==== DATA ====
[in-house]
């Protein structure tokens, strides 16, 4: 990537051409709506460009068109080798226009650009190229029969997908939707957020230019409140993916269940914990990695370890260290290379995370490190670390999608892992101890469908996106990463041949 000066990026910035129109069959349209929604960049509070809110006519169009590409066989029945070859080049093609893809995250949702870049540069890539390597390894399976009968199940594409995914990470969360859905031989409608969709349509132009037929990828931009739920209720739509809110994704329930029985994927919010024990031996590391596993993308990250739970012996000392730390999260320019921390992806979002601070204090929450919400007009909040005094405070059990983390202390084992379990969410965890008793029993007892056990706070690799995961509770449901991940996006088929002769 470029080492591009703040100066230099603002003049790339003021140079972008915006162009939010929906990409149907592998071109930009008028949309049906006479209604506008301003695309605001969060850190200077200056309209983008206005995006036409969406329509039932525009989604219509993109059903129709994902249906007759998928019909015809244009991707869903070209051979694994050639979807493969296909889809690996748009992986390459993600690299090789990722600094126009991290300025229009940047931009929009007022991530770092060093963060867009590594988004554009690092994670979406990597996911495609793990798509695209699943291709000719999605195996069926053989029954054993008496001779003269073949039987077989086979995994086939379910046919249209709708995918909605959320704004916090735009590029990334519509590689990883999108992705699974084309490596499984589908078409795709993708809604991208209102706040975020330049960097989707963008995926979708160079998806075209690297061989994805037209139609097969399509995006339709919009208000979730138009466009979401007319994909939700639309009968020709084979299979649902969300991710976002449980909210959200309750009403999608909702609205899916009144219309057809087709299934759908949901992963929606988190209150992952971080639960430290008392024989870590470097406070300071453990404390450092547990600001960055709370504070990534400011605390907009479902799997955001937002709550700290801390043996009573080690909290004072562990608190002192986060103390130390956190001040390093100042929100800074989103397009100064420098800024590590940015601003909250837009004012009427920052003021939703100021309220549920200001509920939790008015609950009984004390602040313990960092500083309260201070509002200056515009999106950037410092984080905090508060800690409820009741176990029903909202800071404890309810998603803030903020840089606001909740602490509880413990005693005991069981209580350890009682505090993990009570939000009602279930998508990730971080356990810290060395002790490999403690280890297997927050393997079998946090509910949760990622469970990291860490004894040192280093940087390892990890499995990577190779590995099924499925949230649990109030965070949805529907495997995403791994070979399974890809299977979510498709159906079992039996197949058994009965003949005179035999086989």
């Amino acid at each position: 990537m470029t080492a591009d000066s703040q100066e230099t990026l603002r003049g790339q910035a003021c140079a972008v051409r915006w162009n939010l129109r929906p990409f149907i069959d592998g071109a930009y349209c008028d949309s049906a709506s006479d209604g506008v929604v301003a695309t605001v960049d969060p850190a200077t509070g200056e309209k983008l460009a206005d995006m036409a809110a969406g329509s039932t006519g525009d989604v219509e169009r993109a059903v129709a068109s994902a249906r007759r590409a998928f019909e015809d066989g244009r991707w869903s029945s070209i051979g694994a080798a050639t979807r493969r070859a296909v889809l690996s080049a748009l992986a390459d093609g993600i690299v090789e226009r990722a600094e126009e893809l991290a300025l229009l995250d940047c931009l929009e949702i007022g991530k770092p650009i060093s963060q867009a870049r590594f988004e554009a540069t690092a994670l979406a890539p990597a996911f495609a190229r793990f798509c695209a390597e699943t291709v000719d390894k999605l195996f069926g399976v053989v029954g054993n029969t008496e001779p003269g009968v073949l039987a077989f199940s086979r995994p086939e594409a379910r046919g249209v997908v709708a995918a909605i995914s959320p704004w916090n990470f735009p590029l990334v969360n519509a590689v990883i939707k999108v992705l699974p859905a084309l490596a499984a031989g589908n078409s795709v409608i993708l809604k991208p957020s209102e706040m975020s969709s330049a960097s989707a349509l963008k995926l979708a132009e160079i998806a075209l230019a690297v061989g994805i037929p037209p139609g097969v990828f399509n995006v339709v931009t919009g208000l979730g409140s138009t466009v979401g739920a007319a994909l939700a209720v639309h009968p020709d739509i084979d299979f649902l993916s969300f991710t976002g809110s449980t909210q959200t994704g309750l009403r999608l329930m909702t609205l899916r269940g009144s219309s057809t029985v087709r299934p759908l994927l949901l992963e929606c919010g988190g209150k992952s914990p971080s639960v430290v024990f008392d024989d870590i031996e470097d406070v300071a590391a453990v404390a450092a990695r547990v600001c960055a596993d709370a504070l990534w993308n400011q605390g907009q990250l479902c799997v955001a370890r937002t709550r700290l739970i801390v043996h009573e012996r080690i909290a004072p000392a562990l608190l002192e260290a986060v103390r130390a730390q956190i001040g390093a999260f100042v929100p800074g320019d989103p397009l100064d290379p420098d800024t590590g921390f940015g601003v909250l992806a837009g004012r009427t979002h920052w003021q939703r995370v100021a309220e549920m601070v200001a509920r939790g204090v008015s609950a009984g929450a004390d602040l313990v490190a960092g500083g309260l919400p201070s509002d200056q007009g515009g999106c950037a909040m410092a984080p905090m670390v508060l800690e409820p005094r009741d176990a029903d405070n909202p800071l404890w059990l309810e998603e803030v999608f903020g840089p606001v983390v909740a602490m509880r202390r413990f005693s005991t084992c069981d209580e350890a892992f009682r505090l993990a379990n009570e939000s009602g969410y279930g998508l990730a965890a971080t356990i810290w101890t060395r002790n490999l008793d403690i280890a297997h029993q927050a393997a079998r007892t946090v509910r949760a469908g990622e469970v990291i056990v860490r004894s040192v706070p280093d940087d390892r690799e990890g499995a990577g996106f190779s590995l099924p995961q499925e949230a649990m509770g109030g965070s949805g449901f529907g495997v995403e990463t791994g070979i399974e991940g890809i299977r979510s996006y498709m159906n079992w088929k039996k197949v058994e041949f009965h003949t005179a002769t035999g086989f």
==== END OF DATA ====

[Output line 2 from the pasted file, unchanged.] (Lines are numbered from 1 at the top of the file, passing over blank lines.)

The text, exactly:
């Protein structure tokens, strides 16, 4: 990537051409709506460009068109080798226009650009190229029969997908939707957020230019409140993916269940914990990695370890260290290379995370490190670390999608892992101890469908996106990463041949 000066990026910035129109069959349209929604960049509070809110006519169009590409066989029945070859080049093609893809995250949702870049540069890539390597390894399976009968199940594409995914990470969360859905031989409608969709349509132009037929990828931009739920209720739509809110994704329930029985994927919010024990031996590391596993993308990250739970012996000392730390999260320019921390992806979002601070204090929450919400007009909040005094405070059990983390202390084992379990969410965890008793029993007892056990706070690799995961509770449901991940996006088929002769 470029080492591009703040100066230099603002003049790339003021140079972008915006162009939010929906990409149907592998071109930009008028949309049906006479209604506008301003695309605001969060850190200077200056309209983008206005995006036409969406329509039932525009989604219509993109059903129709994902249906007759998928019909015809244009991707869903070209051979694994050639979807493969296909889809690996748009992986390459993600690299090789990722600094126009991290300025229009940047931009929009007022991530770092060093963060867009590594988004554009690092994670979406990597996911495609793990798509695209699943291709000719999605195996069926053989029954054993008496001779003269073949039987077989086979995994086939379910046919249209709708995918909605959320704004916090735009590029990334519509590689990883999108992705699974084309490596499984589908078409795709993708809604991208209102706040975020330049960097989707963008995926979708160079998806075209690297061989994805037209139609097969399509995006339709919009208000979730138009466009979401007319994909939700639309009968020709084979299979649902969300991710976002449980909210959200309750009403999608909702609205899916009144219309057809087709299934759908949901992963929606988190209150992952971080639960430290008392024989870590470097406070300071453990404390450092547990600001960055709370504070990534400011605390907009479902799997955001937002709550700290801390043996009573080690909290004072562990608190002192986060103390130390956190001040390093100042929100800074989103397009100064420098800024590590940015601003909250837009004012009427920052003021939703100021309220549920200001509920939790008015609950009984004390602040313990960092500083309260201070509002200056515009999106950037410092984080905090508060800690409820009741176990029903909202800071404890309810998603803030903020840089606001909740602490509880413990005693005991069981209580350890009682505090993990009570939000009602279930998508990730971080356990810290060395002790490999403690280890297997927050393997079998946090509910949760990622469970990291860490004894040192280093940087390892990890499995990577190779590995099924499925949230649990109030965070949805529907495997995403791994070979399974890809299977979510498709159906079992039996197949058994009965003949005179035999086989």